Saturday, October 15, 2011

Mother Avenger

Today we ran errands in the morning and decided to grab a quick bite to eat for lunch at a fine establishment.  When you have children, the term "fine establishment" is loosely defined, primarily meaning that there's an indoor play area.  It's also safe to assume that all meals served there will involve ketchup and chocolate milk.

I opened the glass door that partitioned the play area from the rest of the restaurant, sealing in the squealing and smell of socks, and let my girls run among the other children.  I was the only parent present.  Within several minutes, I heard a little boy's voice calling names.  "Stupid head.  You're a stupid head."

I ducked my head under the slide and saw the boy, otherwise angel-faced, pointing a finger at my three-year-old daughter.  He backed her into a corner and leaned forward.  "You're stupid.  Poopy.  You're a stupid poopy head."

He had no time to react.  I moved directly in front of him and crouched down to his level, suddenly feeling very large and noting how he seemed quite small.  I waited quietly for one moment and then spoke calmly.  "The words you are using aren't kind, and you're saying those words to my daughter.  You need to stop, and you need to apologize.  I am her mother, and I will not let you treat her that way."  I held my gaze.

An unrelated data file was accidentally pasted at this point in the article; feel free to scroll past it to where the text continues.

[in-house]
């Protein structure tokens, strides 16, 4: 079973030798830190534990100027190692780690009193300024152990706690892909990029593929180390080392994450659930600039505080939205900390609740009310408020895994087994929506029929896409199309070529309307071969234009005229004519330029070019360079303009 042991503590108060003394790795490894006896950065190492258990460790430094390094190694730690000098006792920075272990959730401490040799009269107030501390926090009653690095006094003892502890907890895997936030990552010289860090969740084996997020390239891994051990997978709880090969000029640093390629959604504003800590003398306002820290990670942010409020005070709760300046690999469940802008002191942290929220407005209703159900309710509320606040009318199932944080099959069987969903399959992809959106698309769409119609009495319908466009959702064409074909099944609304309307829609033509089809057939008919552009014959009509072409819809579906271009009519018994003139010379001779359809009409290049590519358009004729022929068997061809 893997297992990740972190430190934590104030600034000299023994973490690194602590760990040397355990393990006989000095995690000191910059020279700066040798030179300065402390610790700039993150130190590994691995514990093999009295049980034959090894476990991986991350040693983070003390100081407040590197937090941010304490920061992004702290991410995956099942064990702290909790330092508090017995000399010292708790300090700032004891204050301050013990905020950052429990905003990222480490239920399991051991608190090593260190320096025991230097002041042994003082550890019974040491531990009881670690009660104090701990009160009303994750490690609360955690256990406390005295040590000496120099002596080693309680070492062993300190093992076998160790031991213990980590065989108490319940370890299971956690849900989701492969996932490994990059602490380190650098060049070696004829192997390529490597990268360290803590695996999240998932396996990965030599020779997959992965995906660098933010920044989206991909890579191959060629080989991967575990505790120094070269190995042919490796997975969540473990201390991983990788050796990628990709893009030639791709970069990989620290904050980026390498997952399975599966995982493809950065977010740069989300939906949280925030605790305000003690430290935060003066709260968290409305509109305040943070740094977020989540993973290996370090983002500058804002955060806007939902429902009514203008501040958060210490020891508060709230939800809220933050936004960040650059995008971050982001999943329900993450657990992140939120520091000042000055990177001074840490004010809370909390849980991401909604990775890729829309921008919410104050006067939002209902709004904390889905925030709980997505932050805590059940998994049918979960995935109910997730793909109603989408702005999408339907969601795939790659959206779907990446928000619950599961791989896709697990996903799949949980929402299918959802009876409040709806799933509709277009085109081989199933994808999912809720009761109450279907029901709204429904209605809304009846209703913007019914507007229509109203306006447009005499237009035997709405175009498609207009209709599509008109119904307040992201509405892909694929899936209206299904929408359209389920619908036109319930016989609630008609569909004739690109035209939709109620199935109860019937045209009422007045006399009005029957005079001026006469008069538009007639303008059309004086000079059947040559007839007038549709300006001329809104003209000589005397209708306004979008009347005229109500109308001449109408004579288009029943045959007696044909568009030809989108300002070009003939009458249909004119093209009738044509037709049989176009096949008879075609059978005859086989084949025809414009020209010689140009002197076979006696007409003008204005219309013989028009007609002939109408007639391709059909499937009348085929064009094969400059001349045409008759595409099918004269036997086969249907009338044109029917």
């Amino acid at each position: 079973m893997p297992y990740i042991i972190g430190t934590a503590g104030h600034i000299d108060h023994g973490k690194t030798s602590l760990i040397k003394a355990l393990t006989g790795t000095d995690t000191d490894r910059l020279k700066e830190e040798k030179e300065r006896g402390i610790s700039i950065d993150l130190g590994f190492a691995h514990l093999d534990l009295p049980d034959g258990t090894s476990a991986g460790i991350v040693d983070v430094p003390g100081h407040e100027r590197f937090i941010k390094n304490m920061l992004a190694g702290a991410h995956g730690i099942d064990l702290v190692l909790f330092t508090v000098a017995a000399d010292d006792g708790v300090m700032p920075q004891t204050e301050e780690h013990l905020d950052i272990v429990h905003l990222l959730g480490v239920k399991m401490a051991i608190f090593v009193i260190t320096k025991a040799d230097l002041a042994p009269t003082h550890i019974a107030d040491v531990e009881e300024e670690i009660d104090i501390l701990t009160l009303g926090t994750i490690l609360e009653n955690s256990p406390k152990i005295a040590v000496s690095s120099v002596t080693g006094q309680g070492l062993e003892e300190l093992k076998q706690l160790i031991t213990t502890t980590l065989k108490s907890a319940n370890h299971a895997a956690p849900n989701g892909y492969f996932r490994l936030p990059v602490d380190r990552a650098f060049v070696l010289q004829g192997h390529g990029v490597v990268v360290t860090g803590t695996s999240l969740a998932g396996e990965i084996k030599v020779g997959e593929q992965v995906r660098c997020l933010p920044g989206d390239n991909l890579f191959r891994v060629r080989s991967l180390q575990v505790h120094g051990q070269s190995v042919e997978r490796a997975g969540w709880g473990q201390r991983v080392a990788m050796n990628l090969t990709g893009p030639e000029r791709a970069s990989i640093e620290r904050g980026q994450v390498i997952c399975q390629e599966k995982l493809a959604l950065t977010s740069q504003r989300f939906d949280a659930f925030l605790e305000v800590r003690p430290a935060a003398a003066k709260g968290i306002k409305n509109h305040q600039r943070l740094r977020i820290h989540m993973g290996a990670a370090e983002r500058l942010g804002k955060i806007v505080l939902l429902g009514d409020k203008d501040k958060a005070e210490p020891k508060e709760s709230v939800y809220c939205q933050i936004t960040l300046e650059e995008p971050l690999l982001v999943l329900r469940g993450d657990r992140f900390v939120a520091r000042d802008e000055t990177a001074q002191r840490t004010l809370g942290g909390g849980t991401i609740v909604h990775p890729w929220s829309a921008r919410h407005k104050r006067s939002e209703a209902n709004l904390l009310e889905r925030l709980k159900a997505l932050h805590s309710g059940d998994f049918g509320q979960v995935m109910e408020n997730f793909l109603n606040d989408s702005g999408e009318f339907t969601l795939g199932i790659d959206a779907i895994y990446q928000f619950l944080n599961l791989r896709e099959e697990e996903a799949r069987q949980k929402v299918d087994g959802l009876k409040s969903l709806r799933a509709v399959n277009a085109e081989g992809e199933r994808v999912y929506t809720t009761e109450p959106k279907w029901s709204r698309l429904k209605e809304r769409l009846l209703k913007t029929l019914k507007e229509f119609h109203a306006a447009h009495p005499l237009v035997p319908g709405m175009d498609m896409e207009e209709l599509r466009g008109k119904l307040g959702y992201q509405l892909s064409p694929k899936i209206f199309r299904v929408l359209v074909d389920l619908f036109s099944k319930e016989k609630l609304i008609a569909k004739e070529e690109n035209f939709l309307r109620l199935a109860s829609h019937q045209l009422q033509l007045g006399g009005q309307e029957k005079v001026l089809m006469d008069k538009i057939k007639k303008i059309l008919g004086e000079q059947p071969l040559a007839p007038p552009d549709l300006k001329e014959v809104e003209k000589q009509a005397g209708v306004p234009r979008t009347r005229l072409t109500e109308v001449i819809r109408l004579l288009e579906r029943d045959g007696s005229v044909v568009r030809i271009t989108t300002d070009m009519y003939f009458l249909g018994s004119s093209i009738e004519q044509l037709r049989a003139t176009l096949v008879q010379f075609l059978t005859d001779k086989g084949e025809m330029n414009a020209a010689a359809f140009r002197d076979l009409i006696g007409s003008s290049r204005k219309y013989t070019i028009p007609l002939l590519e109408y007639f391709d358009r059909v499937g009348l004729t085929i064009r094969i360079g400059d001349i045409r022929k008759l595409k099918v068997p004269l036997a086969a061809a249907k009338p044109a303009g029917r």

He stopped.  He swallowed.  He apologized.  Then, he left.

My daughter squeezed my hand.

If only protecting them from getting hurt always could be this easy.

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5 comments:

  1. I am so impressed by the way you handled that - I would have been tempted to call him a poopy. . . but, I hope that when I encounter this situation (unfortunately, I know it will happen sooner or later), I will instead remember your firm, gentle rebuke of this young boy. You are a great mama bear!

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  2. Thank you for providing a great model for me to follow! I'm always that person who realizes afterwards what I should have said, so I'm glad I'm now armed with a good response ahead of time!

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  3. Really good, I think. I've always heard that--if the other child's mother is present--I should give her a moment to handle it. If she isn't present; if she isn't paying attention; or if she chooses not to handle it; I should handle it. I think those are great rules of thumb.

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  4. Oh my gosh...My heartbeat started rising as I read what that boy was saying to your daughter! Bravo on handling it perfectly.

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  5. Brandee, you make a good point. If the other mother had been there, I wouldn't have stepped in immediately. Hopefully she would have handled it on her own in a proactive way, but when no other parent is there, you do what you must do. You become an avenger... :)

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